Some developments on 2.4GHz video link and 868MHz datalink antenna systems:

          Measuring the 2.4GHz Antenna SWR


                         The Ground Tracking Antenna


This blog shows an integrated 868MHz xBEE datalink antenna and tranceiver and a 2.4GHz Video downlink antenna and transmitter as a single modular unit. Feed it 3.3volts and video as well as the autopilot datastream.

Also shown is a ground tracking antenna system. Two antenna are contained in the head - a multiturn 13dB gain helical antenna for the 2.4GHz video downlink, and a Diamond loop , over the ground plane, giving 8dB gain, for the 868MHz datalink. The antenna base contains a Lipo battery and fits onto a tripod. The base unit is then lined up with North, and the unit tracks the aircraft in flight using the A/C GPS position. Cable wind/unwind software is also implemented to allow the unit to unwind for example when flying circles around the GCS - this process follows a computed geometry to ensure minimum time pointed away from the A/C, and uses the aircraft flightplane to estimate the postion to slew to to start tracking again, if the link were lost.

We have just completed range tests, first with the aircraft mounted on a tall pole, on a high ridge in the desert here in Namibia. The aircraft was able to be rotated 360deg in azimuth and +- 25deg in elevation. Tests were conducted with the ground tracking antenna at 10km from the aircraft position.

Video TX power was 27dBM @ 2.432GHz, into the Skew Planar Wheel. Datalink TX was a 868MHz xBee Pro- range was tested at 25milliwat TX power ( can be set to 1mw, 25mw, 100mw, 200mw and 300mw - 1mw at 10km did not work)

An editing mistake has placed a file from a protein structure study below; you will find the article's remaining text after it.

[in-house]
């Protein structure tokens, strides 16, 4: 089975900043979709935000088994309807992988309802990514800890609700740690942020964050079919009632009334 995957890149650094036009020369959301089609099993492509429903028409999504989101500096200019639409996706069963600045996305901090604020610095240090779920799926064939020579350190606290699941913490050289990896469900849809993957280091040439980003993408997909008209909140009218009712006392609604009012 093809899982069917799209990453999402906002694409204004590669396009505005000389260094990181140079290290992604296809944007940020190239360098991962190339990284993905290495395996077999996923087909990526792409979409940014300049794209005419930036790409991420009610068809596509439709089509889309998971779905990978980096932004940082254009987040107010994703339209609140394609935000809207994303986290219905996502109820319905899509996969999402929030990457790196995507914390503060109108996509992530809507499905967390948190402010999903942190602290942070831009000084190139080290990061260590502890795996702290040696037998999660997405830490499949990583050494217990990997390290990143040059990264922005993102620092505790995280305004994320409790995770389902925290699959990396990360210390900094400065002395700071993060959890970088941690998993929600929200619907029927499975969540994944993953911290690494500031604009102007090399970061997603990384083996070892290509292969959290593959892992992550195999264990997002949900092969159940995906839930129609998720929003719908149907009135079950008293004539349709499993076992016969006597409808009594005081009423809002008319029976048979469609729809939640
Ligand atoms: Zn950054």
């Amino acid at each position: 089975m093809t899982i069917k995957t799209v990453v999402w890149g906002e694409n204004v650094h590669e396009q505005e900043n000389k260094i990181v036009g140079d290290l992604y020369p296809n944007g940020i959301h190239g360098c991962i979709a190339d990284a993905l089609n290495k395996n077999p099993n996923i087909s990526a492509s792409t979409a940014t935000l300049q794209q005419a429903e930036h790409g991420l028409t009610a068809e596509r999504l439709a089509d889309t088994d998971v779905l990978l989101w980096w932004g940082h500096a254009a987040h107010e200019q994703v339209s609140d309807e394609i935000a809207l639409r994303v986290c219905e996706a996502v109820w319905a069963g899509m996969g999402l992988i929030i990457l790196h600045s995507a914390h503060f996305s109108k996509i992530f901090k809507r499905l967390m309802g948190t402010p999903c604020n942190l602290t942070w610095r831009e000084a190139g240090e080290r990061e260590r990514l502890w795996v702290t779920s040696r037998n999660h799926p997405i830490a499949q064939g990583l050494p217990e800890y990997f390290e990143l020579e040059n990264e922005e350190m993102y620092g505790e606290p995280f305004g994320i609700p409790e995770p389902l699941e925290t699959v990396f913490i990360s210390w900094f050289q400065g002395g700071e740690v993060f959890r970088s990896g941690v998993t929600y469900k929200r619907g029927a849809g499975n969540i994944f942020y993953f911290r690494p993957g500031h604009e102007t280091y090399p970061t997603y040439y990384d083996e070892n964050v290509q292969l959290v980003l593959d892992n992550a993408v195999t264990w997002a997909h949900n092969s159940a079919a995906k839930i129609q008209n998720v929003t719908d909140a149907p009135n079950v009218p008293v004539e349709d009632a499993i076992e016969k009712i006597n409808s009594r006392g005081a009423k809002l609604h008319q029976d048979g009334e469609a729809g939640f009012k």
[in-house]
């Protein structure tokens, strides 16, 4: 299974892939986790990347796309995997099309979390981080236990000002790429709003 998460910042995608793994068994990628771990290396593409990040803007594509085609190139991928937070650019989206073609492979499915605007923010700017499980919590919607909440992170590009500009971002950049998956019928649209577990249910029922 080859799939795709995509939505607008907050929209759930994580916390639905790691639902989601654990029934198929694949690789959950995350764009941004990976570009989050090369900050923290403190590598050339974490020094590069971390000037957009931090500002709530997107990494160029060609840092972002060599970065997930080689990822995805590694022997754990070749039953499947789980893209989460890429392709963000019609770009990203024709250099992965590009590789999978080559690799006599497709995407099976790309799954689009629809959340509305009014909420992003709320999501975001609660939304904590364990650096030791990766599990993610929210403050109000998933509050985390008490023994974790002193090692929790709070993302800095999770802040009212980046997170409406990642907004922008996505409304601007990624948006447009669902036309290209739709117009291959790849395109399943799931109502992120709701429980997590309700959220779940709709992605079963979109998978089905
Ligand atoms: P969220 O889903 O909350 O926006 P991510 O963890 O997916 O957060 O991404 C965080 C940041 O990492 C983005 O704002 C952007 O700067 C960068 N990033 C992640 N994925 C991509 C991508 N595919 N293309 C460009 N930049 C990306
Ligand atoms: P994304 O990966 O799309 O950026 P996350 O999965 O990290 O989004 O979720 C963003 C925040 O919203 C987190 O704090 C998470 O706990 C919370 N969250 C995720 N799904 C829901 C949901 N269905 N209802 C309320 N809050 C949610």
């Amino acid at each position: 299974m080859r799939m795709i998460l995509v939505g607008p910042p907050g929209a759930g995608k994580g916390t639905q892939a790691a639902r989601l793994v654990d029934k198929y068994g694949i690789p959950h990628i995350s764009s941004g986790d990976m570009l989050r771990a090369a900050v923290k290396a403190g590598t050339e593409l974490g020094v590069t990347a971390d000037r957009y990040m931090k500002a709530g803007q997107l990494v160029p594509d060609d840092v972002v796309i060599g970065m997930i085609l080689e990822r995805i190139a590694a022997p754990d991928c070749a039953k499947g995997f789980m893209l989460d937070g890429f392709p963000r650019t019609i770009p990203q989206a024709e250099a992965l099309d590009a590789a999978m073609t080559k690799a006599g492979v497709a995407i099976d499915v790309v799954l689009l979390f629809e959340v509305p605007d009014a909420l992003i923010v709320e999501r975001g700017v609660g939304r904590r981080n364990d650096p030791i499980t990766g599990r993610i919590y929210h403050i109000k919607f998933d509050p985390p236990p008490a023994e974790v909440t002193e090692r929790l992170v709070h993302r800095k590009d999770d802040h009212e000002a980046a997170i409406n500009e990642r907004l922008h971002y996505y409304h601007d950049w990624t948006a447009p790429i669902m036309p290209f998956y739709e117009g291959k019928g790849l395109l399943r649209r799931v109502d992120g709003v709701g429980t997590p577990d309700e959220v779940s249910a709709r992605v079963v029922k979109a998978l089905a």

Video was perfect picture with the aircraft at any azimuth or pitch angle ( combined) except for the Aircraft directly facing the ground antenna, at 0deg pitch - the A/C antenna is shielded by the avionics, the on-board IR gimballed IR camera, and the Lipo batteries. Tilting the A/C up or down 5 degrees brought the video back with perfect picture.

Datalink comms was constant with NO dropouts at 25mw bothe ends, regardless of the A/C attitude and azimuth heading. The aircraft was also fitted with 2.4meter carbon fibre covered wings - 315mm chord, and a carbon V tail ( very similar to my mk-I SurVoyeur A/C , only greater wings span and carbon wings.- see the SurVoyeur blogs..)

The Datalink antenna consists of two rings, spaced apart, and is a Slot Antenna, ie, the radiation takes place from the slot formed between the two rings. It is a narrow band antenna- not more than 20MHz bandwith for 1.3:1 SWR - at center frequency it is 1.05:1 SWR.  The first rings were done in copper wire to determine the antenna factors, and then a PCB version made on the router, at various sizes, to determine the size reduction factors due to the PCB dielectric constant.



Wire Rings Versus PCB Versions

An Integrated model was then machined on the router - this module consists of the antena rings and is fitted with the xBee datalink module and serial interface electronics.




This module is later fitted with the Skew Planar Wheel 2.4GHz antenna, and with the video TX module.

The Skew Planar Wheel was constructed thus:

Pre-Cut element wires:                                                                       Wires formed in a 'stretch' jig.




                               Wires Stretched and removed from jig


Wires Formed.